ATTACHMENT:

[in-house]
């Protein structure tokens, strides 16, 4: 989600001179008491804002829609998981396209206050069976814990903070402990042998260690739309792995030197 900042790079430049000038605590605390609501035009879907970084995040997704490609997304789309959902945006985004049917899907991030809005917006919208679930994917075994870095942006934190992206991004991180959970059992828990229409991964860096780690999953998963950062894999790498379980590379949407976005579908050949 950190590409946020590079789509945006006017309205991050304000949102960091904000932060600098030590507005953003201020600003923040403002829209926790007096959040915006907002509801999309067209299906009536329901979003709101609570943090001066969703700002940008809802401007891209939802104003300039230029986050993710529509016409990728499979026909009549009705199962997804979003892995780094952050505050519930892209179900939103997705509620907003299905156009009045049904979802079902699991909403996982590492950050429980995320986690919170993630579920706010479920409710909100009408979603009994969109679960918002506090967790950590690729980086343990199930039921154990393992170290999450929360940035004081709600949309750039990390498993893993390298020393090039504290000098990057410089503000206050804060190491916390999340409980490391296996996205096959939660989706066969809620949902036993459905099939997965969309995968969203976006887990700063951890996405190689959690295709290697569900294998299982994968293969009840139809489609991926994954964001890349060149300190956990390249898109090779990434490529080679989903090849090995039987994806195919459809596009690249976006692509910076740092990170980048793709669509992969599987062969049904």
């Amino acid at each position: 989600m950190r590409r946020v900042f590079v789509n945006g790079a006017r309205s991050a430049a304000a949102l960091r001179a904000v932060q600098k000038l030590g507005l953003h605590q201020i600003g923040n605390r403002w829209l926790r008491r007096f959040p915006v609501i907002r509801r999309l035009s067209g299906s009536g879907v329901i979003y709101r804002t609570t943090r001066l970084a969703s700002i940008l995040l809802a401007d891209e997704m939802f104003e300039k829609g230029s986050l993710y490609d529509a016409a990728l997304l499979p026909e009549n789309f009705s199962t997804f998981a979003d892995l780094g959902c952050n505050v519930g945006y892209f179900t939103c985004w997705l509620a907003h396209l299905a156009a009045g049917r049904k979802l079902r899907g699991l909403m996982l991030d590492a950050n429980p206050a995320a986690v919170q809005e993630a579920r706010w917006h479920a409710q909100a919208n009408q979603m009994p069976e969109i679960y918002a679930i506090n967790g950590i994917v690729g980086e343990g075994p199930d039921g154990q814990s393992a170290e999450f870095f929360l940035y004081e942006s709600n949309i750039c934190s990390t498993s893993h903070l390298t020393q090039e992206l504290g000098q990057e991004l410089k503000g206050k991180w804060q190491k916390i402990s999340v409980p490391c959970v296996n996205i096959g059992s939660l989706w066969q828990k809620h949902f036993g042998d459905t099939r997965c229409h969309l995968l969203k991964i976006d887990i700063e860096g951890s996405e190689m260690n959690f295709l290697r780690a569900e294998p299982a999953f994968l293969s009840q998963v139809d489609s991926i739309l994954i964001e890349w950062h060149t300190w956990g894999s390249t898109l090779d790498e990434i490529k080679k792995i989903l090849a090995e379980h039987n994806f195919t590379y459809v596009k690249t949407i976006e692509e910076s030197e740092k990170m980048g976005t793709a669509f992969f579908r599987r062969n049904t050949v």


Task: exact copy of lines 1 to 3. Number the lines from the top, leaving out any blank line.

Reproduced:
[in-house]
């Protein structure tokens, strides 16, 4: 989600001179008491804002829609998981396209206050069976814990903070402990042998260690739309792995030197 900042790079430049000038605590605390609501035009879907970084995040997704490609997304789309959902945006985004049917899907991030809005917006919208679930994917075994870095942006934190992206991004991180959970059992828990229409991964860096780690999953998963950062894999790498379980590379949407976005579908050949 950190590409946020590079789509945006006017309205991050304000949102960091904000932060600098030590507005953003201020600003923040403002829209926790007096959040915006907002509801999309067209299906009536329901979003709101609570943090001066969703700002940008809802401007891209939802104003300039230029986050993710529509016409990728499979026909009549009705199962997804979003892995780094952050505050519930892209179900939103997705509620907003299905156009009045049904979802079902699991909403996982590492950050429980995320986690919170993630579920706010479920409710909100009408979603009994969109679960918002506090967790950590690729980086343990199930039921154990393992170290999450929360940035004081709600949309750039990390498993893993390298020393090039504290000098990057410089503000206050804060190491916390999340409980490391296996996205096959939660989706066969809620949902036993459905099939997965969309995968969203976006887990700063951890996405190689959690295709290697569900294998299982994968293969009840139809489609991926994954964001890349060149300190956990390249898109090779990434490529080679989903090849090995039987994806195919459809596009690249976006692509910076740092990170980048793709669509992969599987062969049904």
């Amino acid at each position: 989600m950190r590409r946020v900042f590079v789509n945006g790079a006017r309205s991050a430049a304000a949102l960091r001179a904000v932060q600098k000038l030590g507005l953003h605590q201020i600003g923040n605390r403002w829209l926790r008491r007096f959040p915006v609501i907002r509801r999309l035009s067209g299906s009536g879907v329901i979003y709101r804002t609570t943090r001066l970084a969703s700002i940008l995040l809802a401007d891209e997704m939802f104003e300039k829609g230029s986050l993710y490609d529509a016409a990728l997304l499979p026909e009549n789309f009705s199962t997804f998981a979003d892995l780094g959902c952050n505050v519930g945006y892209f179900t939103c985004w997705l509620a907003h396209l299905a156009a009045g049917r049904k979802l079902r899907g699991l909403m996982l991030d590492a950050n429980p206050a995320a986690v919170q809005e993630a579920r706010w917006h479920a409710q909100a919208n009408q979603m009994p069976e969109i679960y918002a679930i506090n967790g950590i994917v690729g980086e343990g075994p199930d039921g154990q814990s393992a170290e999450f870095f929360l940035y004081e942006s709600n949309i750039c934190s990390t498993s893993h903070l390298t020393q090039e992206l504290g000098q990057e991004l410089k503000g206050k991180w804060q190491k916390i402990s999340v409980p490391c959970v296996n996205i096959g059992s939660l989706w066969q828990k809620h949902f036993g042998d459905t099939r997965c229409h969309l995968l969203k991964i976006d887990i700063e860096g951890s996405e190689m260690n959690f295709l290697r780690a569900e294998p299982a999953f994968l293969s009840q998963v139809d489609s991926i739309l994954i964001e890349w950062h060149t300190w956990g894999s390249t898109l090779d790498e990434i490529k080679k792995i989903l090849a090995e379980h039987n994806f195919t590379y459809v596009k690249t949407i976006e692509e910076s030197e740092k990170m980048g976005t793709a669509f992969f579908r599987r062969n049904t050949v």